Well, we have a little closure this morning from the rumors and speculation of John Fox’s status as the Carolina Panthers’ head coach.
It had been speculated, even said by Fox, that he was “very interested” in the head coaching position of the Cleveland Browns. Rumors indicated that since Fox wasn’t happy about his contract not being extended beyond 2010, nor entering this season a lame duck coach.
Certainly that’s understandable, from the perspective that a person wants to know their job’s future is secure. However, when your performance is below expectations, you usually don’t receive a raise–extension in this case. Sometimes you get fired. Fortunately for Fox, it’s the former and not the latter.
Sticking with the obviously shaky Jake Delhomme for three-quarters of the season, when the team has a very competent quarterback in Matt Moore, should have warranted Fox’s dismissal from Carolina.
But two things played largely into his favor. Team owner Jerry Richardson is a patient man, and the fact that if he were to be fired, the Panthers were still obligated to pay the $6.5 million contract he’s due in 2010. Might as well keep him around and give him the chance to succeed, and maybe earn an extension.
Finishing 2009 with an 8-8 record keeps Fox in the hot seat for one more year.
Panthers in search of a new QB coach?
It certainly sounds like it.
Steve Reed of Carolina Growl.com, reports that quarterbacks coach Rip Scherer interviewed Thursday, Jan. 7, for the offensive coordinator position at the University of Virginia. He appears to be the leading candidate for the position, according to sources. An announcement could come within the next few days.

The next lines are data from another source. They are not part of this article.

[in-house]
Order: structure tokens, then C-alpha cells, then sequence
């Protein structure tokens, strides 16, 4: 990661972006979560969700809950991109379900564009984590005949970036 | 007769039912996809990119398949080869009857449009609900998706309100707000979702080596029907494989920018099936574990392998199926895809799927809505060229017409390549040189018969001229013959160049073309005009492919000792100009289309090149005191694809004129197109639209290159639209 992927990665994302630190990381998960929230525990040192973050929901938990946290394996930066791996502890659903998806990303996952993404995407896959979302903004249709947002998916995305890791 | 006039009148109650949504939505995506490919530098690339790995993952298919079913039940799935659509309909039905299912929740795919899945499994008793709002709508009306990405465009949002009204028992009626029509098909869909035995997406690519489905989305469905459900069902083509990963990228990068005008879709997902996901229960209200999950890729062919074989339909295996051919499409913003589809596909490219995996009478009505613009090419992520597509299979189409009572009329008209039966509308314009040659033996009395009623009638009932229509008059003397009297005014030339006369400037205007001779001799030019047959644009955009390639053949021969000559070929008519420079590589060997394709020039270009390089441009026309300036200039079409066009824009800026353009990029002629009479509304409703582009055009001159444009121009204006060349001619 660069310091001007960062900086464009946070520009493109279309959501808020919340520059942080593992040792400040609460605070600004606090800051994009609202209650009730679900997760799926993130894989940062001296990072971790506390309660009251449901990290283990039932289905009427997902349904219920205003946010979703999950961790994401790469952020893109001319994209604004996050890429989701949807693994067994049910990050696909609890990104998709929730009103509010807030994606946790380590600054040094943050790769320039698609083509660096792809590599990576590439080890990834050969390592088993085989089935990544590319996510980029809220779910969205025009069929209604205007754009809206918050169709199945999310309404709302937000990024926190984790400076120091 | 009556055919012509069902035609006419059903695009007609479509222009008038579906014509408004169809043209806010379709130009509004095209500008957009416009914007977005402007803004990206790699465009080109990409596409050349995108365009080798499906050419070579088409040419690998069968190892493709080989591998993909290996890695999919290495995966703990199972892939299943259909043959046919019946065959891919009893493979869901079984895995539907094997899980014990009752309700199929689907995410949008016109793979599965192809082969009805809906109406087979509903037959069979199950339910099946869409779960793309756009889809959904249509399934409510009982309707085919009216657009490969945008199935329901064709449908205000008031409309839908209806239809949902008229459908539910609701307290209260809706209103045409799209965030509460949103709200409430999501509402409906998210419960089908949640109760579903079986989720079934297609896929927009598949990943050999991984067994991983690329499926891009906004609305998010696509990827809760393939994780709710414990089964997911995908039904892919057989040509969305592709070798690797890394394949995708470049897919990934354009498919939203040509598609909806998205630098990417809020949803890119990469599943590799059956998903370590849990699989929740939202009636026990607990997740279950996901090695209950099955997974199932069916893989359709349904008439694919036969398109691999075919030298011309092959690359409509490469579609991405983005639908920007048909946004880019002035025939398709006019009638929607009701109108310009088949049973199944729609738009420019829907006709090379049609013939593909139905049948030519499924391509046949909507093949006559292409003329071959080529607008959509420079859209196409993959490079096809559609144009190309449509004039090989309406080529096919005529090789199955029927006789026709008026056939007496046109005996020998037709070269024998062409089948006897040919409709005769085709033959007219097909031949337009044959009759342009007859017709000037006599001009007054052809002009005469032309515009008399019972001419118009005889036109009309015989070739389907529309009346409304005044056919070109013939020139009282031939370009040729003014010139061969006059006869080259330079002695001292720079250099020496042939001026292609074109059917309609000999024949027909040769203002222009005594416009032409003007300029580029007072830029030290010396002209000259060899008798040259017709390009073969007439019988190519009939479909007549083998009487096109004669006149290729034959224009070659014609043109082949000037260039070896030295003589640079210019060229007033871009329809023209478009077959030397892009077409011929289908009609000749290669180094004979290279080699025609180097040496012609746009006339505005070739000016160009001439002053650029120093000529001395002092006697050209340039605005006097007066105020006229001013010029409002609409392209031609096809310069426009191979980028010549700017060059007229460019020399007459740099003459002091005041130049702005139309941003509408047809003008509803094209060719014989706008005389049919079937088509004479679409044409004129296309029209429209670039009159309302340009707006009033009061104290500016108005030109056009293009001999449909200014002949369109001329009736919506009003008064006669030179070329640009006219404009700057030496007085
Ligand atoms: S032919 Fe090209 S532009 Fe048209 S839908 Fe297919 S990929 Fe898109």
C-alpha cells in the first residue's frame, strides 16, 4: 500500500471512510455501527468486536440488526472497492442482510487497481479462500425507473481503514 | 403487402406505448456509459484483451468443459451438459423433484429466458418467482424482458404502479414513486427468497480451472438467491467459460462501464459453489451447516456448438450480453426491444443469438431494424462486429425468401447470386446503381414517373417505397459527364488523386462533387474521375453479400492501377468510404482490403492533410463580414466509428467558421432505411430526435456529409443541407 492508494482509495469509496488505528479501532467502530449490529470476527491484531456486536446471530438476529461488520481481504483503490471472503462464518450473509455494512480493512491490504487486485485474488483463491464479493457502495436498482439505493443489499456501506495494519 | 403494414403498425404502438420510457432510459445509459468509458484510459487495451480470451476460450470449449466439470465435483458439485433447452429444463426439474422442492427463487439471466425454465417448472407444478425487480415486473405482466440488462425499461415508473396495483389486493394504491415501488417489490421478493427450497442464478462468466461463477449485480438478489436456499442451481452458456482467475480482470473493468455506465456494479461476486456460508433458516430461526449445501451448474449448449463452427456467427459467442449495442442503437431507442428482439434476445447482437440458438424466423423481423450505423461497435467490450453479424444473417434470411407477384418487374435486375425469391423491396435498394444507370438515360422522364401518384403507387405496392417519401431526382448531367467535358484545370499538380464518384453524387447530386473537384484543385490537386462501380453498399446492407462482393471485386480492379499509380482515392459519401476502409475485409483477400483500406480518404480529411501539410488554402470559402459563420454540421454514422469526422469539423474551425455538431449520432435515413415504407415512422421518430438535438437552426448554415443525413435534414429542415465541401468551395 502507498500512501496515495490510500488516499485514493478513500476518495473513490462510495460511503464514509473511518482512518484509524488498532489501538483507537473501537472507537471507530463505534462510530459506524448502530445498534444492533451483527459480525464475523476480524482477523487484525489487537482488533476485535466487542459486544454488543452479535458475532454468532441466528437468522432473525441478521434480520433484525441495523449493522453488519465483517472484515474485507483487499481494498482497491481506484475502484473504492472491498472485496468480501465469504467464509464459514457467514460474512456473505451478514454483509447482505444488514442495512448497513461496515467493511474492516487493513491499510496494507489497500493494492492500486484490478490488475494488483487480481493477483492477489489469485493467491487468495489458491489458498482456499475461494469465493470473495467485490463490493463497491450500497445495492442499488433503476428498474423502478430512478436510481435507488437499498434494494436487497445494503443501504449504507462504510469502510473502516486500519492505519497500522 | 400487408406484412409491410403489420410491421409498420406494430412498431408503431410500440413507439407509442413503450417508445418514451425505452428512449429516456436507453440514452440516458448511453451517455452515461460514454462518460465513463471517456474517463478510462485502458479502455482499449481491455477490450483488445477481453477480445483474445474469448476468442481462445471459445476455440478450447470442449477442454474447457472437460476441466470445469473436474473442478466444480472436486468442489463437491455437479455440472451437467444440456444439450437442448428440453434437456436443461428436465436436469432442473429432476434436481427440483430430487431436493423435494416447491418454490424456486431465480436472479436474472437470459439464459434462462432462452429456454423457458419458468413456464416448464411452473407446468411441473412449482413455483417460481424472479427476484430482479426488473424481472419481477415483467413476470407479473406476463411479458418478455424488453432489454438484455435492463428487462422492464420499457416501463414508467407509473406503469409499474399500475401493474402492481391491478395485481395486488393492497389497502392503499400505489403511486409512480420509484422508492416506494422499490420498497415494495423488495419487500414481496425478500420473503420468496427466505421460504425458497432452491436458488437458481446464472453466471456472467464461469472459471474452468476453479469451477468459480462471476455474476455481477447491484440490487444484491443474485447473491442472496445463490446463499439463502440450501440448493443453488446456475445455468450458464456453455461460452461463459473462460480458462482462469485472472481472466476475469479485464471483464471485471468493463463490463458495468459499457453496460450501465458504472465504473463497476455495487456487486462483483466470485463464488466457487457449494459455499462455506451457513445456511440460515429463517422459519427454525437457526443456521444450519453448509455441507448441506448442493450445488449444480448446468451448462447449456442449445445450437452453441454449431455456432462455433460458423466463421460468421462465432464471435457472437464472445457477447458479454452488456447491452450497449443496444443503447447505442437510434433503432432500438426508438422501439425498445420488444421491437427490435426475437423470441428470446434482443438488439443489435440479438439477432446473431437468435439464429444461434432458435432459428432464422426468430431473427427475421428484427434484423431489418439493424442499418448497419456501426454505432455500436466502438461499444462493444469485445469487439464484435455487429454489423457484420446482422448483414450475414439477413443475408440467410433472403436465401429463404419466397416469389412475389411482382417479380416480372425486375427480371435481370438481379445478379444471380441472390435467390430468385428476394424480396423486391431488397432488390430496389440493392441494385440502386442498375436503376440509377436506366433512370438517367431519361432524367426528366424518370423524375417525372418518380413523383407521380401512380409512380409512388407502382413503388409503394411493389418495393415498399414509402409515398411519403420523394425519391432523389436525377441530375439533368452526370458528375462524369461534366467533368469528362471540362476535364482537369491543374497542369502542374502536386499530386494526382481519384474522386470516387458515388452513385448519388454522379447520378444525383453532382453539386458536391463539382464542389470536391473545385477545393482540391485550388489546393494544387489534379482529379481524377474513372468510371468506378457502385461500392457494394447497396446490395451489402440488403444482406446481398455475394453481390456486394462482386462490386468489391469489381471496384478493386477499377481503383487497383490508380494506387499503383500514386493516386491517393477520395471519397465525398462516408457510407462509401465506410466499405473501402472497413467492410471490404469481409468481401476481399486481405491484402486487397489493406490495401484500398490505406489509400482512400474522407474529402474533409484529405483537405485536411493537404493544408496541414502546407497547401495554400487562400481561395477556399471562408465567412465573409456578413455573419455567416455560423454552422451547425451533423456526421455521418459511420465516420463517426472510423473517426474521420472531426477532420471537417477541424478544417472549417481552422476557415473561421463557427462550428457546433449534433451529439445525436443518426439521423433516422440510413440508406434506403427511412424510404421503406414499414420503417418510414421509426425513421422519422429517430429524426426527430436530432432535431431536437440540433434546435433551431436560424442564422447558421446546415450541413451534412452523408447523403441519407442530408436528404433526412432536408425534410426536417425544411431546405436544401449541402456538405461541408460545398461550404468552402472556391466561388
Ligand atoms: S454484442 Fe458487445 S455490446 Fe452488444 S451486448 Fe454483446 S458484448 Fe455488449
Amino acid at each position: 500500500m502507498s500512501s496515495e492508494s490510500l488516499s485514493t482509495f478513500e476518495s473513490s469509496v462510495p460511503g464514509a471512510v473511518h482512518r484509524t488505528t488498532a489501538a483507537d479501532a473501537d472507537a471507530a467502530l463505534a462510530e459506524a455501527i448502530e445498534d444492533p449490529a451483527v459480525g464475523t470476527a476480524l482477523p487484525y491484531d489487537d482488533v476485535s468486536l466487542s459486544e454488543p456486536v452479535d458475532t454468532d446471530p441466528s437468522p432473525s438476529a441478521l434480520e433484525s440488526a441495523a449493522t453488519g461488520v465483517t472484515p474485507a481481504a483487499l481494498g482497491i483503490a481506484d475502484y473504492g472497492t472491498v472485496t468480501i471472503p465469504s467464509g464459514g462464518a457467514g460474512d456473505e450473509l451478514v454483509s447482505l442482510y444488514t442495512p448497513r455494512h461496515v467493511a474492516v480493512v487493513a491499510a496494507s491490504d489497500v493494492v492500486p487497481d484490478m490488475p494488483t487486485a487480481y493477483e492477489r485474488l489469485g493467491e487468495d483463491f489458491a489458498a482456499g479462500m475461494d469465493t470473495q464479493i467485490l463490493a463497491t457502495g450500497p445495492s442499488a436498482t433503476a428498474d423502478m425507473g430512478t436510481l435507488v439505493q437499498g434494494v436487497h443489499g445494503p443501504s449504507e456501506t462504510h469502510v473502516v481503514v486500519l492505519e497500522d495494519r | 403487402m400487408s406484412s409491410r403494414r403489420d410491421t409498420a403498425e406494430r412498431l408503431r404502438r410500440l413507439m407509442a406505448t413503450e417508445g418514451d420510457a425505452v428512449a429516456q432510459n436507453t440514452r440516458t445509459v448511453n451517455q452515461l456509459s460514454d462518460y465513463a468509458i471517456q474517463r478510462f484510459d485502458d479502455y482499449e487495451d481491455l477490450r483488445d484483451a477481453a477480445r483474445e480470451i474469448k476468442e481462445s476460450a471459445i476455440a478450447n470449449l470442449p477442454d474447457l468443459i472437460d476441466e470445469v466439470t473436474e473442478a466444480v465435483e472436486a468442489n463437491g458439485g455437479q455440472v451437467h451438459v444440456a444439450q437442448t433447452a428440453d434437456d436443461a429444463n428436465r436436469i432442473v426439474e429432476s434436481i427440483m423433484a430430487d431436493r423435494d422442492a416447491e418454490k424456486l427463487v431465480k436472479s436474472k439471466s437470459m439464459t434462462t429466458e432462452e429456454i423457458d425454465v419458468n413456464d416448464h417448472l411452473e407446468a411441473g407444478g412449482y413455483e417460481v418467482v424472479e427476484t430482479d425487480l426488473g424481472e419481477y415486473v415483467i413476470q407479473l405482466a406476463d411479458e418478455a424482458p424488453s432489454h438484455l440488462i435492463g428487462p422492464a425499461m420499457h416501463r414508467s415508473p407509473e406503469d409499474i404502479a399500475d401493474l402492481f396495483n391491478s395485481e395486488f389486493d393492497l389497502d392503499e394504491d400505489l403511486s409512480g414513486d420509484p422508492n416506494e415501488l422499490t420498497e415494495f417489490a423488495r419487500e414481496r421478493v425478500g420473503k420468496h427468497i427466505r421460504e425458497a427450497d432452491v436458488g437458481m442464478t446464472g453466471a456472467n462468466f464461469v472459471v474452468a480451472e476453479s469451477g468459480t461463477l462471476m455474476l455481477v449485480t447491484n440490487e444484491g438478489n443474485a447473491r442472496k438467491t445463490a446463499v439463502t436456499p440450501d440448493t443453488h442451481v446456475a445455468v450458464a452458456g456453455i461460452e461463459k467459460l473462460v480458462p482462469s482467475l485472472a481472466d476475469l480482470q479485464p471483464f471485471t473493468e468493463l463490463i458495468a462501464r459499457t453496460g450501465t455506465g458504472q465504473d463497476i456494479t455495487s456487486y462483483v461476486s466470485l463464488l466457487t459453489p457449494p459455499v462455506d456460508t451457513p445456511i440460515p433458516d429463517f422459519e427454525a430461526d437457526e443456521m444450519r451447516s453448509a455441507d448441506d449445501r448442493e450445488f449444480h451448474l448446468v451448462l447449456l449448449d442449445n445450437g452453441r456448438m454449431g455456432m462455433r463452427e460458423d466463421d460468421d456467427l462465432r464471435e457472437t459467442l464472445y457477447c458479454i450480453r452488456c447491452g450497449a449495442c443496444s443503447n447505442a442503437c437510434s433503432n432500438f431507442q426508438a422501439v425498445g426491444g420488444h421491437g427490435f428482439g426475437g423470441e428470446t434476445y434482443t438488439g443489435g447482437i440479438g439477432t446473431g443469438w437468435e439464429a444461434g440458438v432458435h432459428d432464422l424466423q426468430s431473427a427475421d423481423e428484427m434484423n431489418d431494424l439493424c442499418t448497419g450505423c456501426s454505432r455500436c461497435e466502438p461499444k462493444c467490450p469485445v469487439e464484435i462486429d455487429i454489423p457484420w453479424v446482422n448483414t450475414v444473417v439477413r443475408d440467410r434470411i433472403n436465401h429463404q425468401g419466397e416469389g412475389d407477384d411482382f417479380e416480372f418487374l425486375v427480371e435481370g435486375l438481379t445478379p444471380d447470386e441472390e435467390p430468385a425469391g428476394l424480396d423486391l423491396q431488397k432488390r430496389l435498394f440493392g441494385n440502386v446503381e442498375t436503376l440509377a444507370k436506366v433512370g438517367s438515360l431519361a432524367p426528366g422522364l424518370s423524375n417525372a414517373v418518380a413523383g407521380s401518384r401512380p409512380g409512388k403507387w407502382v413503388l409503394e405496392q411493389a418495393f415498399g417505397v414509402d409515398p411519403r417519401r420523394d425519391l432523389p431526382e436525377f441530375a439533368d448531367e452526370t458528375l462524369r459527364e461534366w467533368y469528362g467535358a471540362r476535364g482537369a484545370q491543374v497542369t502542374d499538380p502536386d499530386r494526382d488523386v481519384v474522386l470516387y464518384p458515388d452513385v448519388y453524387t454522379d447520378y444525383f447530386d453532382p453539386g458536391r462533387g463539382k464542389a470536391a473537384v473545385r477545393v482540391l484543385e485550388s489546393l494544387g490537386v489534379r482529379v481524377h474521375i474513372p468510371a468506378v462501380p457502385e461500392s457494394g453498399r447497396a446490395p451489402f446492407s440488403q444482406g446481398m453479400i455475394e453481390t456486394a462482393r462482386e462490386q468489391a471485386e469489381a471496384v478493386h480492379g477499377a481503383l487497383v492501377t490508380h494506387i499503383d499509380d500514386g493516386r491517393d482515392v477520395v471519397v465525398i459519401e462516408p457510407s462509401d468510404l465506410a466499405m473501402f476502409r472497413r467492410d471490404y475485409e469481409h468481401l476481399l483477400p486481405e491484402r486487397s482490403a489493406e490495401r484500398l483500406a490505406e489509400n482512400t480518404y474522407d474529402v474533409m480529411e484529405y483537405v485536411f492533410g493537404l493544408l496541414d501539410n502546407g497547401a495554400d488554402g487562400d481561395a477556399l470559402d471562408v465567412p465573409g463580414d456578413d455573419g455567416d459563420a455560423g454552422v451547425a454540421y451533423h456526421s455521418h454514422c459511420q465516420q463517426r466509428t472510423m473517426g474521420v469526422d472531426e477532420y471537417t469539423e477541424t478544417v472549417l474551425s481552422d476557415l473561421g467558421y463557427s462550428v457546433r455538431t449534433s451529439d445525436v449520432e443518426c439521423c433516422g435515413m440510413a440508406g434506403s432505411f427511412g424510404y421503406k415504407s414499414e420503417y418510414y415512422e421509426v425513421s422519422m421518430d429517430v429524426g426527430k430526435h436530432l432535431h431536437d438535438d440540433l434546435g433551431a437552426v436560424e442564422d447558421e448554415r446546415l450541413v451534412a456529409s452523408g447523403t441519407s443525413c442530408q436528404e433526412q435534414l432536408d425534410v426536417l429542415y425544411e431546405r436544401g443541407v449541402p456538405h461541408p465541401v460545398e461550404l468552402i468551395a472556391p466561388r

Scherer does have one year remaining on his contract with Carolina, but a change to the college ranks would give him more than a year of job security.
State of the Panthers’ Franchise
The NFL Playoffs get underway this weekend. Two teams that won’t be involved are the Carolina Panthers and Jacksonville Jaguars. They also share something else in common. They both just completed their 15th season.
The owners of both franchises paid a $140 million expansion fee to field their teams.
The Jaguars are knee-deep in specualtion of their franchise’s future and location. They were unable to sell-out games at home, suffering gameday blackouts to the Jacksonville market.
The Panthers built a stadium with the help of 40,000 fans who purchased Permanent Seat Licenses (PSL’s), which are fees that only give fans the option to buy season tickets.
Today, Forbes Magazine estimates the Panthers’ franchise is worth $1 billion.